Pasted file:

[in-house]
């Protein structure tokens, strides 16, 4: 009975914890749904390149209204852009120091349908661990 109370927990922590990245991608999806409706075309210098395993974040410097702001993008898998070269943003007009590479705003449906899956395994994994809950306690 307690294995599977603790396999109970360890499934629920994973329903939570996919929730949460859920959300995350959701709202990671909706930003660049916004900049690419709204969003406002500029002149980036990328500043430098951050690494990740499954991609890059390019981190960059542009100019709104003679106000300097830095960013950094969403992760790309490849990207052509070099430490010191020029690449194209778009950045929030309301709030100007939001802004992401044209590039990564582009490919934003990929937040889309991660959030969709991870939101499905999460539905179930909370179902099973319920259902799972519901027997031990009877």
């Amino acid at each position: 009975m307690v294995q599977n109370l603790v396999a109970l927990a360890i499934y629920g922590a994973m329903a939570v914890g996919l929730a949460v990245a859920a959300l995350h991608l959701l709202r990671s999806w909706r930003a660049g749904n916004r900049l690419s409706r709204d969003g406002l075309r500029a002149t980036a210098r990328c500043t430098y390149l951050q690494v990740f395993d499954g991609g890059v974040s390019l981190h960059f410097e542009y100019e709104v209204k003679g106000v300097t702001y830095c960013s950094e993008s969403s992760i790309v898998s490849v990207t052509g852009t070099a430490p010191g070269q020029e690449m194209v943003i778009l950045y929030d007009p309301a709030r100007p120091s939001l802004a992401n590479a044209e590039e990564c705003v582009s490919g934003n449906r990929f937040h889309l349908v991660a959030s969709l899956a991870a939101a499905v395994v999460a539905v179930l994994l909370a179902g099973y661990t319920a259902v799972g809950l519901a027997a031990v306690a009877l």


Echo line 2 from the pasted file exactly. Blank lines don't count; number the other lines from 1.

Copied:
């Protein structure tokens, strides 16, 4: 009975914890749904390149209204852009120091349908661990 109370927990922590990245991608999806409706075309210098395993974040410097702001993008898998070269943003007009590479705003449906899956395994994994809950306690 307690294995599977603790396999109970360890499934629920994973329903939570996919929730949460859920959300995350959701709202990671909706930003660049916004900049690419709204969003406002500029002149980036990328500043430098951050690494990740499954991609890059390019981190960059542009100019709104003679106000300097830095960013950094969403992760790309490849990207052509070099430490010191020029690449194209778009950045929030309301709030100007939001802004992401044209590039990564582009490919934003990929937040889309991660959030969709991870939101499905999460539905179930909370179902099973319920259902799972519901027997031990009877």